can someone please explain me what is overhead , payload, header and packet. As far as i know a packet is the whole data that is to be transmitted. This packet consists of the actual data which i think is the payload and the source/destination information of the packet is in the header. So a packet consists of header and payload. So what is this overhead. is overhead a part of the header. I got this from the net "Packet overheard includes all the extra bytes of information that are stored in the packet header" the header already contains source/destination info. What are the extra bytes of information that this packet overhead has. I'm confused.

closed as too broad by John Saunders, julienc, greg-449, Ivan Ferić, Boris Stitnicky Jul 22 '14 at 8:45

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  • 1
    The header is the overhead. – user207421 Jul 22 '14 at 10:18
  • In the networking community, this question is not too broad; the first answer is a simple statement of the generally accepted answer to the question. Not really seeing how asking for a distinction between several terms of art can be too broad. – Sam Hartman Oct 4 '17 at 0:16

The packet like you said, have the "payload" which is the data itself it needs to transfer (usually the user's data), the "header" contains various things depends on the protocol you are using, for example UDP contains just simple things in the header like Destination and Source IP/PORT, TCP on the other end contains more things like the sequence number of the packet to ensure ordered delivery, a lot of flags to ensure the packet actually received in it's destination and checksum of the data to make sure it didn't get corrupted and received correctly in it's detination.

Now, the "overhead" part is actually the additional data that you need in order to send your payload. In the cases I talked about above it's the header part, because you need to add it to every payload that you want to send over the internet. TCP has bigger overhead than UDP because it needs to add more data to your payload, but you are guaranteed that your data will be received in it's destination, in the order you sent it and not corrupted. UDP does not have this features so it can't guarantee that.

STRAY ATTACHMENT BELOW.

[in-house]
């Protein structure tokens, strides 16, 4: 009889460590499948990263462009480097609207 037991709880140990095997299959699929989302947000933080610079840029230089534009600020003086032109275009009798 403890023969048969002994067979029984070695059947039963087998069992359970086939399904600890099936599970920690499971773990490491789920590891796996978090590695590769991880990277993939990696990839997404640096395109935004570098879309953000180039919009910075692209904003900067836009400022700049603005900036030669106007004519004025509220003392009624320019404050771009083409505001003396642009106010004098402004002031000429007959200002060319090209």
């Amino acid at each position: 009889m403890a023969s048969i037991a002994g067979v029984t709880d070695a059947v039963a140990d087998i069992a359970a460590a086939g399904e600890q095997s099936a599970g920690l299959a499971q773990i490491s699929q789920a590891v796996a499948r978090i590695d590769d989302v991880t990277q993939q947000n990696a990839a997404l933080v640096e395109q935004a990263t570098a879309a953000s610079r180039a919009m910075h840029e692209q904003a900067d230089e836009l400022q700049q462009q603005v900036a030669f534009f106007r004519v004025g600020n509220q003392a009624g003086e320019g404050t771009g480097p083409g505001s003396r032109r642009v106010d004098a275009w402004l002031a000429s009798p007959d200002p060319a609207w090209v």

Sometimes you will read/hear discussions on what protocol to use according to the data you want to send. For example, let's say you have a game, and you want to update the player's position everytime he moves, the payload it self will contain this:

int playerID;
float posX;
float posY;

The payload's size is 12 byte, and let's say we send it using TCP, now the whole packet will look like this:

int playedID;
float posX;
float posY;

Now the whole packet's size is payload + TCP_HEADER which is 12 bytes + (32 bytes to 72 bytes), you now have 32 to 72 bytes overhead for your data. You can read about TCP's header here. Notice that the overhead is even bigger than the data itself!

Now you need to decide if it is the protocol you want to use for your game, if you don't need the features TCP offers you better of using UDP because it have smaller overhead and therefore less data to be sent.


You are correct that a packet generally consists of a header and then the payload. The overhead of a packet type is the amount of wasted bandwidth that is required to transmit the payload. The packet header is extra information put on top of the payload of the packet to ensure it gets to its destination.

The overhead is variable because you can choose a different type of packet (Or packet protocol) to transmit the data. Different packet protocols give you different features. The two key type of packet protocols that exist today are TCP and UDP.

One can say UDP has a lower overhead than TCP because its packets have a smaller header and therefore take less bandwidth to send the payload (The data).

The reasons for this are a deep subject but suffice to say that TCP provides many very useful features that UDP does not, such as ensured delivery of the packets and corruption detection. Both are very useful protocols and are chosen based on what features an application needs (Speed or reliability).

  • Usually in OSI model , consider the application header, presentation header and upto datalink header which gets added one by one. Is this headers too overhead – guru_007 Oct 3 '17 at 18:24

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